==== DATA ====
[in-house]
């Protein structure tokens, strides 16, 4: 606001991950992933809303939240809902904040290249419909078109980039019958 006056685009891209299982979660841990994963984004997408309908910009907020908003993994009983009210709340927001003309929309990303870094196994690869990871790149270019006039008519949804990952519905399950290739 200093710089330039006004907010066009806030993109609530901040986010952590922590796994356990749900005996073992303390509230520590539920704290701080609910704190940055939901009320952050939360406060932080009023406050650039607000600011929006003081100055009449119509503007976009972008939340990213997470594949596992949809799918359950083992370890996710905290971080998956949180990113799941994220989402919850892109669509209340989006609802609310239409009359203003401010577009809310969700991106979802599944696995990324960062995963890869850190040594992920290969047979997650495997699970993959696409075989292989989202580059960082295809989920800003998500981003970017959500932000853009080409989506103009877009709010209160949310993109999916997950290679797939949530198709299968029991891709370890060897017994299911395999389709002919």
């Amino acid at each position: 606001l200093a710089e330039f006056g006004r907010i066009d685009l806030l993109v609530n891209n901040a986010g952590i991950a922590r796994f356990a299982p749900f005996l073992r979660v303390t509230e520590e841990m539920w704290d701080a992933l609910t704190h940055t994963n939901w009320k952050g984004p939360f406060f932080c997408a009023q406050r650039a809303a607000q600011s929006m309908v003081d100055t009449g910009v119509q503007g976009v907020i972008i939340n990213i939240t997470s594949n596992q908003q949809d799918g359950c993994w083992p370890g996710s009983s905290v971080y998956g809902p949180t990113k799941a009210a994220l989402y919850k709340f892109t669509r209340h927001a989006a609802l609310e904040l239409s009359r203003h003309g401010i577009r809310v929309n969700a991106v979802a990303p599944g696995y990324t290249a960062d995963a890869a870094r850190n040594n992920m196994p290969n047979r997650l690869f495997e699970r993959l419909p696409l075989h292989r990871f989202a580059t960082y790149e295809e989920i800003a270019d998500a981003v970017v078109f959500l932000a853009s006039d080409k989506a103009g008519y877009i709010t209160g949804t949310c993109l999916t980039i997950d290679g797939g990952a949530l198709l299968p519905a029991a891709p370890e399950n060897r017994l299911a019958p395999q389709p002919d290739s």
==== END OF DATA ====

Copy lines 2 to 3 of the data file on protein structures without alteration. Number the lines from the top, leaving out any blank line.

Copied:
């Protein structure tokens, strides 16, 4: 606001991950992933809303939240809902904040290249419909078109980039019958 006056685009891209299982979660841990994963984004997408309908910009907020908003993994009983009210709340927001003309929309990303870094196994690869990871790149270019006039008519949804990952519905399950290739 200093710089330039006004907010066009806030993109609530901040986010952590922590796994356990749900005996073992303390509230520590539920704290701080609910704190940055939901009320952050939360406060932080009023406050650039607000600011929006003081100055009449119509503007976009972008939340990213997470594949596992949809799918359950083992370890996710905290971080998956949180990113799941994220989402919850892109669509209340989006609802609310239409009359203003401010577009809310969700991106979802599944696995990324960062995963890869850190040594992920290969047979997650495997699970993959696409075989292989989202580059960082295809989920800003998500981003970017959500932000853009080409989506103009877009709010209160949310993109999916997950290679797939949530198709299968029991891709370890060897017994299911395999389709002919």
């Amino acid at each position: 606001l200093a710089e330039f006056g006004r907010i066009d685009l806030l993109v609530n891209n901040a986010g952590i991950a922590r796994f356990a299982p749900f005996l073992r979660v303390t509230e520590e841990m539920w704290d701080a992933l609910t704190h940055t994963n939901w009320k952050g984004p939360f406060f932080c997408a009023q406050r650039a809303a607000q600011s929006m309908v003081d100055t009449g910009v119509q503007g976009v907020i972008i939340n990213i939240t997470s594949n596992q908003q949809d799918g359950c993994w083992p370890g996710s009983s905290v971080y998956g809902p949180t990113k799941a009210a994220l989402y919850k709340f892109t669509r209340h927001a989006a609802l609310e904040l239409s009359r203003h003309g401010i577009r809310v929309n969700a991106v979802a990303p599944g696995y990324t290249a960062d995963a890869a870094r850190n040594n992920m196994p290969n047979r997650l690869f495997e699970r993959l419909p696409l075989h292989r990871f989202a580059t960082y790149e295809e989920i800003a270019d998500a981003v970017v078109f959500l932000a853009s006039d080409k989506a103009g008519y877009i709010t209160g949804t949310c993109l999916t980039i997950d290679g797939g990952a949530l198709l299968p519905a029991a891709p370890e399950n060897r017994l299911a019958p395999q389709p002919d290739s």